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Learning How to Change the World

Students who are enrolled in the Global Comparative Lens class called Sustainable Global Entrepreneurship are getting a crash course in how to make a difference. The course not only introduces students to the wide range of social and environmental challenges facing our world,

it also teaches them how to apply design thinking methodologies and for-profit business models to solve these pressing issues in innovative ways. The photo essay below provides a brief introduction to this incredibly unique class.

George Kembel and Daniel Epstein prepare to co-teach the first session of SEMS 3500-112, Sustainable Global Entrepreneurship, as the students begin to file in.
“We’re gonna learn by doing,” Daniel Epstein, founder of the Unreasonable Institute, explains. The course takes an innovative approach by enabling students to learn about global entrepreneurship by working with real companies on real problems.
“What is Einstein’s definition of insanity?” professor George Kembel, director of the Stanford d.school, asks. “It’s doing the same thing over and over again, and expecting different results.” Kembel makes a case for why innovation is essential if we expect to solve the problems facing our world.
Mouhsine Serrar, one of the 23 Unreasonable at Sea entrepreneurs on board, does a short pitch about his company and their current needs to a crowded room of nearly 90 enrolled students and an additional 75 curious observers from the shipboard community.
Students sit with the founders of Prakti Design as they explain their technology and its unique selling points. The Prakti stove is the most efficient charcoal stove on the market today, but the team is now looking for ideas on how to scale their innovation globally.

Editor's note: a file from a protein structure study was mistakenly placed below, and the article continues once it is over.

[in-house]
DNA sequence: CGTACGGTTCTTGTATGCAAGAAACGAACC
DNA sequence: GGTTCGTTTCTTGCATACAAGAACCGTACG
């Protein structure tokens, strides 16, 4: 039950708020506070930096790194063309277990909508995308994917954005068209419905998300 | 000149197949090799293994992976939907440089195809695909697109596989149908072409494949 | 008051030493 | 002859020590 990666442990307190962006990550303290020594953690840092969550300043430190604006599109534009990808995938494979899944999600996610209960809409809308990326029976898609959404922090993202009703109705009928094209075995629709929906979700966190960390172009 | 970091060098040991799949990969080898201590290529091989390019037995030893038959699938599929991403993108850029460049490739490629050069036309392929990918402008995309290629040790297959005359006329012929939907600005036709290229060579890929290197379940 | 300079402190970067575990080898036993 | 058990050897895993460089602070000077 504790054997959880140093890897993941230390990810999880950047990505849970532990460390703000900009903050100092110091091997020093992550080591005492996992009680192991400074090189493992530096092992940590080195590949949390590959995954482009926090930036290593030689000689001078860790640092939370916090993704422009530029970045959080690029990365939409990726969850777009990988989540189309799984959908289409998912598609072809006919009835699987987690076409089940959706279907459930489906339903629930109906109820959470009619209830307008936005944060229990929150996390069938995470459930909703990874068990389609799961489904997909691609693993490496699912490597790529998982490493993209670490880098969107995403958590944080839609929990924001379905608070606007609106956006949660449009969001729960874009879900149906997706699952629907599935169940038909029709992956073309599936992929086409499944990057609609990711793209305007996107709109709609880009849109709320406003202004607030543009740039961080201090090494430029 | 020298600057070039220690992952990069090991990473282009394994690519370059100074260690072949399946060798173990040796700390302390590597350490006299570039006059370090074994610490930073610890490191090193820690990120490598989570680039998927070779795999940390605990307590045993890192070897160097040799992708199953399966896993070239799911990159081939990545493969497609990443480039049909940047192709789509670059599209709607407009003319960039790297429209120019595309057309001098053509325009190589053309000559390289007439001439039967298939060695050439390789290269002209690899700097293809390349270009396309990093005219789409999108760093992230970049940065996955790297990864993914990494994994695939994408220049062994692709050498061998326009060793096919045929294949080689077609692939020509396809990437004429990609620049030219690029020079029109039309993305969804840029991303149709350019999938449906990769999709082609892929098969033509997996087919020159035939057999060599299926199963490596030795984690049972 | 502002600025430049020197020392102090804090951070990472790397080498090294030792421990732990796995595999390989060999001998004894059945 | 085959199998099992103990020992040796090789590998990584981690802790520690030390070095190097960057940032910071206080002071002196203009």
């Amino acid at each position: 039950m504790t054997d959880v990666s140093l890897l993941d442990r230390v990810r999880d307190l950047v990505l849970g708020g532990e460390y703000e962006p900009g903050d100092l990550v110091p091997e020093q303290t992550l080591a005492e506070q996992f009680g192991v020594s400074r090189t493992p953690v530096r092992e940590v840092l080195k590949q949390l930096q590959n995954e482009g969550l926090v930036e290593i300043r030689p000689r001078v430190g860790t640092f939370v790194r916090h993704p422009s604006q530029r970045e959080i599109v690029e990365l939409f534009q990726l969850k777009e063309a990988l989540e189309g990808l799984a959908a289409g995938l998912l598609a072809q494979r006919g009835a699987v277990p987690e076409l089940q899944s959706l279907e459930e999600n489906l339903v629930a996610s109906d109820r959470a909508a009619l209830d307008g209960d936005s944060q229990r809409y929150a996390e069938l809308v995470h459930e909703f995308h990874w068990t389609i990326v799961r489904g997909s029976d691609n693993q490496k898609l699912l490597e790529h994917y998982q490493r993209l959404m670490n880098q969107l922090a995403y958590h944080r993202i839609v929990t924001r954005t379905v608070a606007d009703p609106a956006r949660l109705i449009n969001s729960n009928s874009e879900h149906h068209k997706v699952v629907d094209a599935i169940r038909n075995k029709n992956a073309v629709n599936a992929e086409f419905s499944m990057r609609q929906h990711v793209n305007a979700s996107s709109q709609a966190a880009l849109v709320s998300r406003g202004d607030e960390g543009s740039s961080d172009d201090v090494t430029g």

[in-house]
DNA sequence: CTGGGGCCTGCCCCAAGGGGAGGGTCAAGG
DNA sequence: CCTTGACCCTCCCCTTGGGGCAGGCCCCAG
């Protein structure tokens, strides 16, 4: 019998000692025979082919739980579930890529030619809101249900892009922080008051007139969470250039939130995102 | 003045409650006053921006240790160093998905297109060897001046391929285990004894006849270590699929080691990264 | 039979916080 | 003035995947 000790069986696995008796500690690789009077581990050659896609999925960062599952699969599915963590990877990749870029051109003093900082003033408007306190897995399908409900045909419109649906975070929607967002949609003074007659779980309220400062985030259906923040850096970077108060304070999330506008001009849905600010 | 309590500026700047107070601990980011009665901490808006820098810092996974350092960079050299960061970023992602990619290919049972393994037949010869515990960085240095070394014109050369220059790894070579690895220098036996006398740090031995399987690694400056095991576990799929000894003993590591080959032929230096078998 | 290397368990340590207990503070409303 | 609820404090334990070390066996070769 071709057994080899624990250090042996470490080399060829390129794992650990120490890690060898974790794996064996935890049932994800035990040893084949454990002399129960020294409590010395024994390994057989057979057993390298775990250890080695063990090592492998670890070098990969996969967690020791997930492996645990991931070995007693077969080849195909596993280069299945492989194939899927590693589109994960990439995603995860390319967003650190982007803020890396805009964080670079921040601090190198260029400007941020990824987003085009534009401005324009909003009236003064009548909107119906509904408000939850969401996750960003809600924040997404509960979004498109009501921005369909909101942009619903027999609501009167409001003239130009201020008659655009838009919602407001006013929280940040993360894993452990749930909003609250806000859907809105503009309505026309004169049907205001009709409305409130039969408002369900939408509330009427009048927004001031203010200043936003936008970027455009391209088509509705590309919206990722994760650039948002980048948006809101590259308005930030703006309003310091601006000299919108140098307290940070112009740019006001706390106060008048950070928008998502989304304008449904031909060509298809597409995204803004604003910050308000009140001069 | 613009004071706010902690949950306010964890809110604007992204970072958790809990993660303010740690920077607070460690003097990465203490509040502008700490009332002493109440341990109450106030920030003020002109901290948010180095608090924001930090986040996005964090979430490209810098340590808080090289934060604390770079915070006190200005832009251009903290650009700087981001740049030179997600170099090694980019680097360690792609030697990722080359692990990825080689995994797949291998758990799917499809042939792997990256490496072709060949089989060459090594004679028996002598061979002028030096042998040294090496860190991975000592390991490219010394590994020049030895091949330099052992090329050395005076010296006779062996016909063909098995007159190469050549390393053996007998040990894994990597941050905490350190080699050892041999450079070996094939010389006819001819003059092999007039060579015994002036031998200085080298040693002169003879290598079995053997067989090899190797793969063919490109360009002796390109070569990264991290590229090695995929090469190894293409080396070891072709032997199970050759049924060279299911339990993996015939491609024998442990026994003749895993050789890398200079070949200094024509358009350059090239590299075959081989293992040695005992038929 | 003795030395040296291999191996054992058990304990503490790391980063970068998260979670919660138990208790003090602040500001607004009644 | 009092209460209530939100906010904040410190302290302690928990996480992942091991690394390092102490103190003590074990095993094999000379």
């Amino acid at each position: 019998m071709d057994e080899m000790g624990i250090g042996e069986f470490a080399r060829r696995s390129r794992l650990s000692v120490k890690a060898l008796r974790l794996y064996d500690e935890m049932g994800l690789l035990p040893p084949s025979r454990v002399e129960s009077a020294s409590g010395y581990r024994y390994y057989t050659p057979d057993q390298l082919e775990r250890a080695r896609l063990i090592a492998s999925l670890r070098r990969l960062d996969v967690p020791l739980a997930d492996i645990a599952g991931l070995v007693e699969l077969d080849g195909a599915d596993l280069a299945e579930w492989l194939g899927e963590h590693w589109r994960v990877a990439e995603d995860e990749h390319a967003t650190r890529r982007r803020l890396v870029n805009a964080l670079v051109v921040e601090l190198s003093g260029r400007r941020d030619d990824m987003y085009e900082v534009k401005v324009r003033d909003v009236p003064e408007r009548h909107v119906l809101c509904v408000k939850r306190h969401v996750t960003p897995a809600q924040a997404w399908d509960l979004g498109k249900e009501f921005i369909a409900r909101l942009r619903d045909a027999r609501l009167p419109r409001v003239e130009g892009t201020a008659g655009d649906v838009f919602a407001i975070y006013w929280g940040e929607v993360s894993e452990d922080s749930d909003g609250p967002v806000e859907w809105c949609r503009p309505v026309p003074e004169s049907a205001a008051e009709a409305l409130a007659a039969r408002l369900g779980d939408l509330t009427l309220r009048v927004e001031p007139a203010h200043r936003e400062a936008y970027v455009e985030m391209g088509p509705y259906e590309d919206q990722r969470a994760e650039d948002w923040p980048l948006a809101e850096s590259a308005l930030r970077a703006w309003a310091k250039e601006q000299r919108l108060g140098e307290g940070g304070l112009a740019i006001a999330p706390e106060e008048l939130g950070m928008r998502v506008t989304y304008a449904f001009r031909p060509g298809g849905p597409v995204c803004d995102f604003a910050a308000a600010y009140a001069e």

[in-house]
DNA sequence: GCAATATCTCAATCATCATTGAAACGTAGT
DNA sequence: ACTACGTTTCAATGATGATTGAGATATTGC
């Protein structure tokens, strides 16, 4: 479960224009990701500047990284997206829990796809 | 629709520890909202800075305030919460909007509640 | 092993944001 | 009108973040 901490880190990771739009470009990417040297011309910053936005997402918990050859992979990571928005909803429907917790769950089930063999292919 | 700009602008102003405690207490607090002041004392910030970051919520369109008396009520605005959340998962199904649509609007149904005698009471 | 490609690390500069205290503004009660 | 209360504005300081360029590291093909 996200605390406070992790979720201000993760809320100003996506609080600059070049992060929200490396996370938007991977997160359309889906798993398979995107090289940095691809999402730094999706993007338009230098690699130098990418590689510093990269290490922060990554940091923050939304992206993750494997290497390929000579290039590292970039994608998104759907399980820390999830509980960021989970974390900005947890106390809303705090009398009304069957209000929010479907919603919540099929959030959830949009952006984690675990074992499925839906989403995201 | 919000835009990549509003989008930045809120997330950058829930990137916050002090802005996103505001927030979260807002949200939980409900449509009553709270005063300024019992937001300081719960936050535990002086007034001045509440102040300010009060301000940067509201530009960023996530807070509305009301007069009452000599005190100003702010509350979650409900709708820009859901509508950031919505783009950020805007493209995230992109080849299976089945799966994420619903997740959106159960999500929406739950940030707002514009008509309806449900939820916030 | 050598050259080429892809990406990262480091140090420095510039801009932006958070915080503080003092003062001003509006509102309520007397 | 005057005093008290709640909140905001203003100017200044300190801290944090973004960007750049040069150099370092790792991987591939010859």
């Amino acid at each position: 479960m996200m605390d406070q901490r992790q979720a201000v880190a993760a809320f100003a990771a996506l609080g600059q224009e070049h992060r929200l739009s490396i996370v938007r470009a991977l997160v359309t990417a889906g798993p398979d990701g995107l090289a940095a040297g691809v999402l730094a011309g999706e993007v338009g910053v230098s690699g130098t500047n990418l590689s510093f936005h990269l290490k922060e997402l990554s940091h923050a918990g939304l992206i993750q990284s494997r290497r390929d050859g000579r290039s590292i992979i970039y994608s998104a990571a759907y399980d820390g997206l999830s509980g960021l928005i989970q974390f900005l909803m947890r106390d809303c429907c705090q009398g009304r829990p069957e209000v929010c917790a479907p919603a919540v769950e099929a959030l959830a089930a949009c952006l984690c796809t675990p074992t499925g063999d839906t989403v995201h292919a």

Students share their ideas with Tendekayi Katsiga of Botswana, founder of Solar Ear, following an ideation session about how to make it cool to wear a hearing aid.
A student examines the solar hearing aid charger produced by Solar Ear as he considers possible innovations for the company.
“I think our group contributed to a really good marketing plan,” Bryson Banks, of UCLA says after an ideation session with Spanish entrepreneur, Pedro Tomas Delgado of Aquaphytex. “I think he’s going to be able to implement some of our ideas just from that short break-out session into his work in each port. It felt great to be part of something so much bigger than myself, and something that’s going to meet so many needs.”
Jonas Kehrbaum of Lindenwood University engages in the class discussion following a brainstorm session with the entrepreneurs.¬† “I think this class is the best class of the best educational program on the planet. I knew that Semester at Sea was going to be mind blowing, and when I heard about Unreasonable and about this class, I knew I needed to be a part of it.”
Karla Kreidie El Masri, a student from the University of Virginia, sticks around after class to connect with Abhishek Modi and Venky K.R. who have invented a methodology for sequestering carbon pollution from the atmosphere to make nanotubes that are ten times stronger than steel.

Photos by Danny Askew, Unreasonable Media

Topics
  • Life on Land

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